• in ,

    Ajimobi for burial June 28 in Ibadan – Aide

    Former governor of Oyo state, Sen. Abiola Ajimobi, would be buried on June 28. According to Bolaji Tunji, late Ajimobi’s Media Aide, he former governor would be buried at the Senator Ishaq Abiola Ajimobi Central Mosque, Oke-Ado, Ibadan by 12 noon. According to him, details of the burial ceremony were worked out by the family in consultation with the Lagos and Oyo state governments. 

    “Barring any changes, his body will be interred at the Senator Ishaq Abiola Ajimobi Central Mosque at Oke-Ado, Ibadan at 12 noon on June 28 after the traditional Muslim prayers,’’ he said.

    Tunji said that the family had appealed to the people to observe strict COVID-19 protocols during the burial. 

     The former governor was said to be hospitalised at First Cardiologist and Cardiovascular Consultants Hospital, Lagos on June 2, but he never recovered from the infection after his health deteriorated. If anything could describe Senator Abiola Ajimobi, it would definitely be his bold ideas, rub-hitting speeches and his dauntless courage – the reason he was adorned with a pseudonym “Constituted Authority” following his viral daredevil response to the protest of students of Ladoke Akintola University (LAUTECH) in 2018. 

  • in ,

    Jeff Bezos, Gates among top 7 richest in the word, Dangote is 162nd billion

    The list of richest people in the world in 2020 has been released by Forbes. On the list.

    Jeff Bezos of Amazon is still the richest person in the world according to 2020 Forbes Billionaires – Bill Gates, the co-founder of Microsft is at the second position, while the youngest on the top seven richest is Mark Zuckerberg of Facebook – Nigerian richest man, Aliko Dangote is number 162nd in a list of over 2,000 billionaires in the world.

    Jeff Bezos topped it as the richest man with $113 billion net worth. Bill Gates, the Microsoft co-founder, made the second cut with $98 billion. Bernard Arnault and Family in France made number three with $76 billion worth. 

    Warren Buffet and Larry Ellison are number four and five on the list respectively. Nigerian billionaire, Aliko Dangote, rather made 162nd position out of 2,095 billionaires in the world with $8.3 billion. Mike Adenuga and Abudlsamad Rabiu made 286th and 712nd positions with $5.6 billion and $2.9 billion respectively.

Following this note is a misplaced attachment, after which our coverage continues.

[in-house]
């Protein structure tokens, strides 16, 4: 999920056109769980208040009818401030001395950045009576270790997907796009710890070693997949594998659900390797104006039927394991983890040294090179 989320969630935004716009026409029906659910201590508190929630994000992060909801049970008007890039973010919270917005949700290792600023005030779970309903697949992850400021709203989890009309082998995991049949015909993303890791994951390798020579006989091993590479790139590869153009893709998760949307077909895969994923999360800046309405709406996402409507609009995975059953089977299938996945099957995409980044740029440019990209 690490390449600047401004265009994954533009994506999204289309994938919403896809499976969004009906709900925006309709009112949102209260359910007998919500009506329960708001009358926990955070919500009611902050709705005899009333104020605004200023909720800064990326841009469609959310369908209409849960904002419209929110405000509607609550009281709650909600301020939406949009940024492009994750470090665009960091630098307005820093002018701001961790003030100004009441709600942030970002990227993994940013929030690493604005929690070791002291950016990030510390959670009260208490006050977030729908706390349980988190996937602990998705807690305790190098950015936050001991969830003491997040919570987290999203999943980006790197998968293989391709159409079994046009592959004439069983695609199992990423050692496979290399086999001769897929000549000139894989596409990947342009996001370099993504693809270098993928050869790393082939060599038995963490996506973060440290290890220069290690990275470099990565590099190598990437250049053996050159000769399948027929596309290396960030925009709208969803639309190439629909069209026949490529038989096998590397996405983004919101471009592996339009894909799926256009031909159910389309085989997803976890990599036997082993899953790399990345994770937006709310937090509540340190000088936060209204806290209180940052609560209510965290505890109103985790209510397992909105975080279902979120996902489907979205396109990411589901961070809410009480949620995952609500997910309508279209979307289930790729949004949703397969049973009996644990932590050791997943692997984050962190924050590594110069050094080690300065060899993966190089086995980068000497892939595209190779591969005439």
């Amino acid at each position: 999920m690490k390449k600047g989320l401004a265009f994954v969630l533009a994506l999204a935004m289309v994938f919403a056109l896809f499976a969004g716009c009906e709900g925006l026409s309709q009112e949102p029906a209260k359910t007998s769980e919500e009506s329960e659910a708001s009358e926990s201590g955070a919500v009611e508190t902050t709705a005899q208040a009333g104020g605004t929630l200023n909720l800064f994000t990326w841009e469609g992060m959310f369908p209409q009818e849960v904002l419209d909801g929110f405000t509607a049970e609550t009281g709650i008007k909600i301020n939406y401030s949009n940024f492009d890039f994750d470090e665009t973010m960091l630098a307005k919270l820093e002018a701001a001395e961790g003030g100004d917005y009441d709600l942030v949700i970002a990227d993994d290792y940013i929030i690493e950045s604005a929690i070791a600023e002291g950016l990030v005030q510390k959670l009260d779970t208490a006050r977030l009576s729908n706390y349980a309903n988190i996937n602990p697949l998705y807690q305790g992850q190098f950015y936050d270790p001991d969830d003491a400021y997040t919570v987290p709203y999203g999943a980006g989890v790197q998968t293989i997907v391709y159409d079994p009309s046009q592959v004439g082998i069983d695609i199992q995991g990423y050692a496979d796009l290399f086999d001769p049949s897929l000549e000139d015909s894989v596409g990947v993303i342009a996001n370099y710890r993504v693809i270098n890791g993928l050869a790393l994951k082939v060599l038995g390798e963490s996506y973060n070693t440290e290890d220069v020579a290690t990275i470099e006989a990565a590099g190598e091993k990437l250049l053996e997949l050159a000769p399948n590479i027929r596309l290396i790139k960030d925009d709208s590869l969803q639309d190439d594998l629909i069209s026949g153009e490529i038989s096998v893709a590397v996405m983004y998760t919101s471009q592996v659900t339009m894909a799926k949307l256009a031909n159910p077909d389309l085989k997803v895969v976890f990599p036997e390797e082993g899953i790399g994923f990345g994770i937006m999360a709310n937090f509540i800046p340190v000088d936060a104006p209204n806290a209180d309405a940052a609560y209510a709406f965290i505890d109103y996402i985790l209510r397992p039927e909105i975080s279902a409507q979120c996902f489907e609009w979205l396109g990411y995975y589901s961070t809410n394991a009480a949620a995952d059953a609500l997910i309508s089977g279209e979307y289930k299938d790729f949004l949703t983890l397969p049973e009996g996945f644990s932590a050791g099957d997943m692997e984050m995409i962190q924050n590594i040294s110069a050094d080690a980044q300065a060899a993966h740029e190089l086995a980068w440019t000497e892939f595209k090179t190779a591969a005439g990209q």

• in ,

    Liverpool are EPL's greatest team with 7 matches to spare, break Unite

    Liverpool became the greatest English team of all-time after confirming their status as Premier League champions following Chelsea’s win over Man City, on GMS.

    Liverpool have been proven to be the best Premier League side in history – Jurgen Klopp’s men clinched the title with eight games left to play 

     Man United formerly hold the record, winning the league with five matches to spare Liverpool became the greatest English team of all-time after confirming their status as Premier League champions following Chelsea’s win over Man City, The Reds have eight games left to spare, a record which no English side have achieved in the history of the Premier League. 

    The Anfield giants broke Manchester United’s initially feat of five games left to play after picking just one loss in 31 matches so far. Liverpool are EPL’s greatest team with 8 matches to spare, break United’s record. 

  • in ,

    Russia Offered Reward to Afghan Militants to Kill US Troops: NYT | TOLOnews

    The New York Times reports the operation was led by the GRU, the unit blamed for the chemical attack in Britain.